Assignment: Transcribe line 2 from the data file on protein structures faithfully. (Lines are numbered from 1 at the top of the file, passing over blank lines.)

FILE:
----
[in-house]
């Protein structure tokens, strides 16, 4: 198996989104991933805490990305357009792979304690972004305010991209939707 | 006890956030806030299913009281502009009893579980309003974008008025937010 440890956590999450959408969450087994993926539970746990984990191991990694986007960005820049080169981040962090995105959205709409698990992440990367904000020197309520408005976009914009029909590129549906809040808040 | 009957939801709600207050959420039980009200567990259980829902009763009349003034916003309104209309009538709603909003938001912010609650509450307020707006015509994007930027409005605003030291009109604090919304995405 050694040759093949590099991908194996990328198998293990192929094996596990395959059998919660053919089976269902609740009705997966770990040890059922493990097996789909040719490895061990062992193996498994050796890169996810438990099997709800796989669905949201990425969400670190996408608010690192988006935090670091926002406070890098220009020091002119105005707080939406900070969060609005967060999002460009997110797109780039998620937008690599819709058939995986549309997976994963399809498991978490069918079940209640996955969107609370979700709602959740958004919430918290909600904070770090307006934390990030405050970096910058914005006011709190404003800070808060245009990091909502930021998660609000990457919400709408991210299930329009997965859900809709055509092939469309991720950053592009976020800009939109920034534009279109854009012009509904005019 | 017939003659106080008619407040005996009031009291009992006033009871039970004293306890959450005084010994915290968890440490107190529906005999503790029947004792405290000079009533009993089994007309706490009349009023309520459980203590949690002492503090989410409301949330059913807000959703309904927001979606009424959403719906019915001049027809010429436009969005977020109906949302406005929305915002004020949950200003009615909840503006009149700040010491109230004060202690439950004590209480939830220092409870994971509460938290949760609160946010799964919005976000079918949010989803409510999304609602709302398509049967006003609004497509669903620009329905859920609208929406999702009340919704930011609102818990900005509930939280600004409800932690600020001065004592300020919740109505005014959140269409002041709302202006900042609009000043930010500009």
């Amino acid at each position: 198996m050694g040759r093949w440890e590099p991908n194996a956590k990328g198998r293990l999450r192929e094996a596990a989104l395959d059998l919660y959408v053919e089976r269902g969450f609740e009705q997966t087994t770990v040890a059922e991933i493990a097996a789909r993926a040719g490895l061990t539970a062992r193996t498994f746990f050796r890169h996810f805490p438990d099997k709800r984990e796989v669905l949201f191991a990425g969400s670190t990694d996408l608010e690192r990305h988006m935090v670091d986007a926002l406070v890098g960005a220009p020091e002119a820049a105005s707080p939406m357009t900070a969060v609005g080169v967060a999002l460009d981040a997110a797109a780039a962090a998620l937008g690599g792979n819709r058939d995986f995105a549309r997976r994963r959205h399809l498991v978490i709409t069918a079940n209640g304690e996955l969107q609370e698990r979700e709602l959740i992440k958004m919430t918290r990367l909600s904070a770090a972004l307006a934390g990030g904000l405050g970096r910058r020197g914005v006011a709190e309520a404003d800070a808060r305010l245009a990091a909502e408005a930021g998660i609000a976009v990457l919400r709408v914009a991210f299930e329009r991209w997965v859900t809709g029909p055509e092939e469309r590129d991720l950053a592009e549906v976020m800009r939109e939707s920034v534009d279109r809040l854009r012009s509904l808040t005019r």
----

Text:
């Protein structure tokens, strides 16, 4: 198996989104991933805490990305357009792979304690972004305010991209939707 | 006890956030806030299913009281502009009893579980309003974008008025937010 440890956590999450959408969450087994993926539970746990984990191991990694986007960005820049080169981040962090995105959205709409698990992440990367904000020197309520408005976009914009029909590129549906809040808040 | 009957939801709600207050959420039980009200567990259980829902009763009349003034916003309104209309009538709603909003938001912010609650509450307020707006015509994007930027409005605003030291009109604090919304995405 050694040759093949590099991908194996990328198998293990192929094996596990395959059998919660053919089976269902609740009705997966770990040890059922493990097996789909040719490895061990062992193996498994050796890169996810438990099997709800796989669905949201990425969400670190996408608010690192988006935090670091926002406070890098220009020091002119105005707080939406900070969060609005967060999002460009997110797109780039998620937008690599819709058939995986549309997976994963399809498991978490069918079940209640996955969107609370979700709602959740958004919430918290909600904070770090307006934390990030405050970096910058914005006011709190404003800070808060245009990091909502930021998660609000990457919400709408991210299930329009997965859900809709055509092939469309991720950053592009976020800009939109920034534009279109854009012009509904005019 | 017939003659106080008619407040005996009031009291009992006033009871039970004293306890959450005084010994915290968890440490107190529906005999503790029947004792405290000079009533009993089994007309706490009349009023309520459980203590949690002492503090989410409301949330059913807000959703309904927001979606009424959403719906019915001049027809010429436009969005977020109906949302406005929305915002004020949950200003009615909840503006009149700040010491109230004060202690439950004590209480939830220092409870994971509460938290949760609160946010799964919005976000079918949010989803409510999304609602709302398509049967006003609004497509669903620009329905859920609208929406999702009340919704930011609102818990900005509930939280600004409800932690600020001065004592300020919740109505005014959140269409002041709302202006900042609009000043930010500009």